Women’s Big Wave Surfing Triumphs
I told myself when I quit the World Tour that I would never travel anywhere to surf where the water was cold enough to require more than a 3/2 wetsuit. So I was surprised to find myself placing an order for a 5mm wetsuit with a hood, booties, and gloves a week ago. I had been invited to participate in a Women’s Exhibition Heat at the Nelscott Reef Big Wave Classic in Oregon, which was going to be a paddle-in only event for the first time in its history. This was also the first time that women had ever been included in the Big Wave World Tour.
Oregon…Hmmmm…. All I could think of was freezing cold water and Great White Sharks, but what an amazing opportunity for women’s surfing. I felt like it was my duty to suck it up and go.
I had already ordered some winter guns from my shaper, Ian Wright, so I felt confident that my gear would be sorted by the time the contest ran. After all, the waiting period lasted from mid-October through March. Surely, I’d have ample time to train and surf some big waves in Hawaii – maybe even take the 5 mm wetsuit for a test-drive. You can imagine my shock when the contest was called to run on November 2nd. That was just 48 hours away.
Panic set in. My boards wouldn’t be done for at least three weeks. Luckily, Greg Long offered to lend me one of his old boards and have his brother, Rusty, bring it to Oregon for me. Hopefully, my wetsuit would reach me in time.
Fortunately, I managed to collect the cold-water gear I needed during a Fed-Ex mission between connecting flights. Exhausted, I collapsed into my seat on the airplane with five hours to think about the adventure ahead. After landing safely at midnight, I embarked on a magical drive to Lincoln City, Oregon: the home of Nelscott Reef. Even through the darkness of the night and the eerie fog you could see the silhouettes of ancient evergreen trees piercing the sky. Flashing blue lights snapped me out of my trance. Was I really getting pulled over right now?
I was. I may or may not have speeding, but I showed him my Hawaii Driver’s License with the pretty rainbow and got off with a verbal warning. Apparently, they’ve got a soft spot for the Aloha State up here. Then, after missing a crucial turn, I found myself twenty miles too far north of my destination. I finally arrived at the hotel just before 4 AM on the morning I was set to compete.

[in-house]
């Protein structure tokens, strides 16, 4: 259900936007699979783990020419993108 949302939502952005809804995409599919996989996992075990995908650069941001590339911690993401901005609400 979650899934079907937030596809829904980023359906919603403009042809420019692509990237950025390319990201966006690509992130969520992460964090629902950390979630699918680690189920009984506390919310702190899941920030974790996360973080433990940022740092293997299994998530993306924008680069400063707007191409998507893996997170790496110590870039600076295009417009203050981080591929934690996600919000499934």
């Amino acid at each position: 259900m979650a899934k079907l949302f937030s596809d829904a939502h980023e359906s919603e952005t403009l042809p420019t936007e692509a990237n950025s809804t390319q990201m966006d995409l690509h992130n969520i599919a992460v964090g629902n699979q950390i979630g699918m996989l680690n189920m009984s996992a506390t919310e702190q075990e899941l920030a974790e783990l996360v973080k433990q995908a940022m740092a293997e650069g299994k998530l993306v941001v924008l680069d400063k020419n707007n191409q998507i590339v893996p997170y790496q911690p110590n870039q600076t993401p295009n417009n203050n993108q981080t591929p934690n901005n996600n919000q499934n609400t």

I was too excited too sleep. Constantly worried about missing my heat after such a long journey, I tossed and turned all night. I finally got up for good and headed down to the beach around 11am. The event had started late. The waves were gigantic. Just getting competitors through the shore break and out to the lineup on jet skis proved nearly impossible. I found Rusty Long in the parking lot, and he graciously gave me Greg’s board, so I got acquainted with it pretty quickly.
I ran into Mercedes Meidana, one of the seven female invitees, and she told me that I was one of only three female invitees to show up. This surprised me, considering the event seemed like such an amazing opportunity for women. I guess the short notice made it difficult for some to get there.
It also surprised me to learn that they were judging the women’s heat like a contest. I gave up competing a few years ago, so I was a little apprehensive at the idea. We were slated to go out right before the Men’s Final so we suited up and were getting ready for our heat when Mavericks charger Tim West appeared with all the color drained from his face as if he had seen a ghost. He had taken a bad wipeout in his heat and was held under for so long that he blew out both eardrums and was throwing up underwater. We asked him how big it was, and he said he didn’t want to tell us: thirty-foot Hawaiian…or sixty-foot faces.
West had advanced, but was so rattled that he decided to call it a day. That’s when I knew this was not the time to send the women out in their Big Wave World Tour debut. We would be running for our lives – not catching waves, and that wasn’t going to make us look good. Big Wave World Tour Director, Gary Linden, radioed in that the swell seemed to be picking up, and he didn’t think it was safe to send us out.